Effect of counselor predicate matching on perceived
social influence and client satisfaction
Author: Dowd, Thomas E.; Pety, John
Year of publication: 1982
Publishing house / periodical / university: Journal of Counseling Psychology, 29(2), 206-209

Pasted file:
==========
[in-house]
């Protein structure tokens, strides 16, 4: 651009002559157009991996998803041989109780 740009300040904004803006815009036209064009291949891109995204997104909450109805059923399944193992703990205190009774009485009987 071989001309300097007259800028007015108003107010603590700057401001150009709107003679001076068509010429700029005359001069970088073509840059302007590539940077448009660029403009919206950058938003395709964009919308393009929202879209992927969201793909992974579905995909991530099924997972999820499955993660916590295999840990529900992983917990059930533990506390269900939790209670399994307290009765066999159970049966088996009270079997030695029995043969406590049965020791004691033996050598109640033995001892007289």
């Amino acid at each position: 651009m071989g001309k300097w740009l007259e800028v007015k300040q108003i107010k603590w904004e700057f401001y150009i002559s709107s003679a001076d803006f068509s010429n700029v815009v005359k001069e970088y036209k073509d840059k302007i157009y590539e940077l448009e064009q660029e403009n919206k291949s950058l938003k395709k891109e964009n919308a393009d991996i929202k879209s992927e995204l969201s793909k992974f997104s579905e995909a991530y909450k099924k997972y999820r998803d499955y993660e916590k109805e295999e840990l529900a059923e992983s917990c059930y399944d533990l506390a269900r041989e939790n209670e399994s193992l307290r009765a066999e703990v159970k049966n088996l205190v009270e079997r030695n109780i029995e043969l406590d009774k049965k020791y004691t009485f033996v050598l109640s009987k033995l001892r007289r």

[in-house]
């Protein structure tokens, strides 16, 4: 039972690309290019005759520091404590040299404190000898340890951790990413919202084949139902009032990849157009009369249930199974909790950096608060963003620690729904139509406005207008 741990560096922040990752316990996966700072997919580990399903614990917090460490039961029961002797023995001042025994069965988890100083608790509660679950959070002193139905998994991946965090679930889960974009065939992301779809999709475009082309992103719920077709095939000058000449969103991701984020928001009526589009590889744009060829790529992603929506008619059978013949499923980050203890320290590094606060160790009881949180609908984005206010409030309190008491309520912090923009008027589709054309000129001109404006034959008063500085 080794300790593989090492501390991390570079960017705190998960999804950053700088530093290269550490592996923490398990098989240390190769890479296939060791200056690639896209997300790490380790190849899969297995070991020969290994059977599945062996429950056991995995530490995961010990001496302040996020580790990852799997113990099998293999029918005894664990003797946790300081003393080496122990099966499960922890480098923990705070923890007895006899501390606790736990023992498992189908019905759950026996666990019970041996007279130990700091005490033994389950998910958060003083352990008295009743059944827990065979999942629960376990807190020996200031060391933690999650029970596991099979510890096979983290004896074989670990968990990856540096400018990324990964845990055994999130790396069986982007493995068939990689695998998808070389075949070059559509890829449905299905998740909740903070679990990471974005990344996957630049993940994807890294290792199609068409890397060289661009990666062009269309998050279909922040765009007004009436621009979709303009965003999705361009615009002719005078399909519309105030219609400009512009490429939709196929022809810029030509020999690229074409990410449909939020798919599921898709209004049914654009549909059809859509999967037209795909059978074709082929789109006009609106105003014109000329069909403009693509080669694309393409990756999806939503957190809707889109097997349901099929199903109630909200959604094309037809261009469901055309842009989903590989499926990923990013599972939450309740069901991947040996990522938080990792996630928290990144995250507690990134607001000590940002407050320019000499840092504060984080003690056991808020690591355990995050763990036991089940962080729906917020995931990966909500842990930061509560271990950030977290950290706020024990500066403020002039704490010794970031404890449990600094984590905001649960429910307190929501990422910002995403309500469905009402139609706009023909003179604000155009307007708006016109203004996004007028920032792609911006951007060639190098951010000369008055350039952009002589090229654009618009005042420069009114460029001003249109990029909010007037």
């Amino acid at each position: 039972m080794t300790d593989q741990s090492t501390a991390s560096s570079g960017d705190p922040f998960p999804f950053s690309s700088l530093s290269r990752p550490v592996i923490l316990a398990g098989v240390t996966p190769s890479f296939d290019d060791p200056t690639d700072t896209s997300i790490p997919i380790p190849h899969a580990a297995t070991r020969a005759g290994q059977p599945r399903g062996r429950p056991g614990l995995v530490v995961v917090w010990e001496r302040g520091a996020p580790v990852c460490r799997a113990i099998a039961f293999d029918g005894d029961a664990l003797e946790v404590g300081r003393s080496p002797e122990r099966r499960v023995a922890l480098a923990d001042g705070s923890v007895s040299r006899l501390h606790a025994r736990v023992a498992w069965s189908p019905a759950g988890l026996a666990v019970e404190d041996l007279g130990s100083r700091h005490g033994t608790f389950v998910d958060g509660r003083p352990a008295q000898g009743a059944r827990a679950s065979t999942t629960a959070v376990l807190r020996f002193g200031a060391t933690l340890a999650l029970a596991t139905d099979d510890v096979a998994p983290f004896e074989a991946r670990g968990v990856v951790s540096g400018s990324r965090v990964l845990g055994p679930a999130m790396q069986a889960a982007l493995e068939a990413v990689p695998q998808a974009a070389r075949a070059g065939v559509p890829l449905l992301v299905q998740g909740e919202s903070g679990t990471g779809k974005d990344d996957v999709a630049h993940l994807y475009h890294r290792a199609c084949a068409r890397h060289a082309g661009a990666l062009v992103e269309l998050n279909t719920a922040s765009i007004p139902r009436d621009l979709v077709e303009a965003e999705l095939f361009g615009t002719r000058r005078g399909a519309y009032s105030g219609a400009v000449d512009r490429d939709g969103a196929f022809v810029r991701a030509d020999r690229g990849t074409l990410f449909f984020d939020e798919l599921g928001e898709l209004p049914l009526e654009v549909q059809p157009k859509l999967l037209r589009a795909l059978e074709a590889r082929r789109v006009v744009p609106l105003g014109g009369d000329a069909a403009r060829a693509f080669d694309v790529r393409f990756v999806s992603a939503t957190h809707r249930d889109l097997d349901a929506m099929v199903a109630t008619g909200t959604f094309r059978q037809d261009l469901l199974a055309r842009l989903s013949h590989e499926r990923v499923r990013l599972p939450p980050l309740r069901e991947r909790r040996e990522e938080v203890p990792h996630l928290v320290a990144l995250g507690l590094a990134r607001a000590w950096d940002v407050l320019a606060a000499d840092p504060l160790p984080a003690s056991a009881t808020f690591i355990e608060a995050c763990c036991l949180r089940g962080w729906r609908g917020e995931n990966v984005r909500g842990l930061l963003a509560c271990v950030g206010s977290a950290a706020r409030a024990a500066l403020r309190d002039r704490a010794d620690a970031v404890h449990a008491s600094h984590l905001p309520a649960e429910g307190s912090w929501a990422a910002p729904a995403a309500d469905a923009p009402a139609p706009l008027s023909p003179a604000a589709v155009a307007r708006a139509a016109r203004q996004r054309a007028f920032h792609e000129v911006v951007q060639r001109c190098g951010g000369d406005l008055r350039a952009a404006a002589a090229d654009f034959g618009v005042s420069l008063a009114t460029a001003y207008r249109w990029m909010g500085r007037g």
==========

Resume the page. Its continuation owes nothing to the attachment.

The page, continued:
This study provided a test of the effects of counselor predicate matching, according to the Neurolinguistic Programming Model. A total of 84 college students listened to one of four audiotapes representing a 15- minute segment of a simulated counseling interview. Each interview portrayed a male and female counselor working with a female student who was encountering difficulty building friendships. Two scripts were employed that varied only in the type of predicates used by the counselor. Four conditions were defined by: (a) male or female counselor matching client predicates identified as visual, auditory, or kinesthetic and (b) male or female counselor mismatching these same identified predicates. Prior to listening to the tape, subjects rated their willingness to see a counselor about a salient problem. After listening to the tape, subjects rated the counselor on the Counselor Rating Form and the Counselor Evaluation Inventory and rated their willingness to see that particular counselor. Results showed no predicate matching effects on any measure but did show a significant counselor effect on post-interview willingness to see the counselor.